Review what we have covered in this chapter.

This chapter reviewed a number of things related to documenting our API design in both machine-readable and human-readable formats. Along the way, we covered the importance of implementation-agnostic description formats for converting our diagrams into other formats, and the difference between general description formats and implementation-specific definition formats.

We also reviewed both the Dublin Core Application Profile (DCAP) and the Application-Level Profile Semantics (ALPS) formats.

In addition, we worked through the process of describing our Onboarding API using ALPS. That included adding the title and general documentation text, adding all the vocabulary from our design session, organizing the response data into shorthand names, describing all possible state transitions in the API, and providing added detail to all the state transitions. We also learned to add the resulting ALPS description document to our API project folder and updated the package.json file.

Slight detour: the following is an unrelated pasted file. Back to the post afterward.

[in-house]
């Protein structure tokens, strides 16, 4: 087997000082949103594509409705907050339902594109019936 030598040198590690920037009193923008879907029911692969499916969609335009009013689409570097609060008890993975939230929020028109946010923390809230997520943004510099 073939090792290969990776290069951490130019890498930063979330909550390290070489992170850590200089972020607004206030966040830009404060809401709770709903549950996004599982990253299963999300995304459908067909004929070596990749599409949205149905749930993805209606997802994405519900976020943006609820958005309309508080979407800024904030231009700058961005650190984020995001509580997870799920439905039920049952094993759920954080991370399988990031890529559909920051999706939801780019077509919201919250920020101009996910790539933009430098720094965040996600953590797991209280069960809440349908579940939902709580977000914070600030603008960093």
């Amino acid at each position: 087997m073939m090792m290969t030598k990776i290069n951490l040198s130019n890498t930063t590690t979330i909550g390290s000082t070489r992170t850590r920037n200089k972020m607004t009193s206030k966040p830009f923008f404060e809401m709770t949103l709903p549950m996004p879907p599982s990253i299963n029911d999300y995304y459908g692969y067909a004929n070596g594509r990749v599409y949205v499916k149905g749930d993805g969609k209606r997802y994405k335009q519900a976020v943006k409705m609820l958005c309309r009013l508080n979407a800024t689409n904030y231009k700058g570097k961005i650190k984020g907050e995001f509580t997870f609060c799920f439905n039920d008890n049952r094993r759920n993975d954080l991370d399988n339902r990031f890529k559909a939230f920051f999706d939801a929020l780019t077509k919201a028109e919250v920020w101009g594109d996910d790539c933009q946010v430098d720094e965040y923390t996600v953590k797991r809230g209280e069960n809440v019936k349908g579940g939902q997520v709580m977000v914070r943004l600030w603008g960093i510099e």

Later, we learned how to apply a simple API design method as a way to gather important information about the planned user experience. This included collecting not just data names, but also information about actions taken with that data. We then learned how to normalize our data names using ontologies like as well as how to use the WebSequenceDiagrams (WSD) service to turn our design results into a visual that’s easy to read and share with others.

Now that we’ve translated that visual design information into both human-readable HTML and machine-readable ALPS data, we’re ready to start actually building an API from the ground up.

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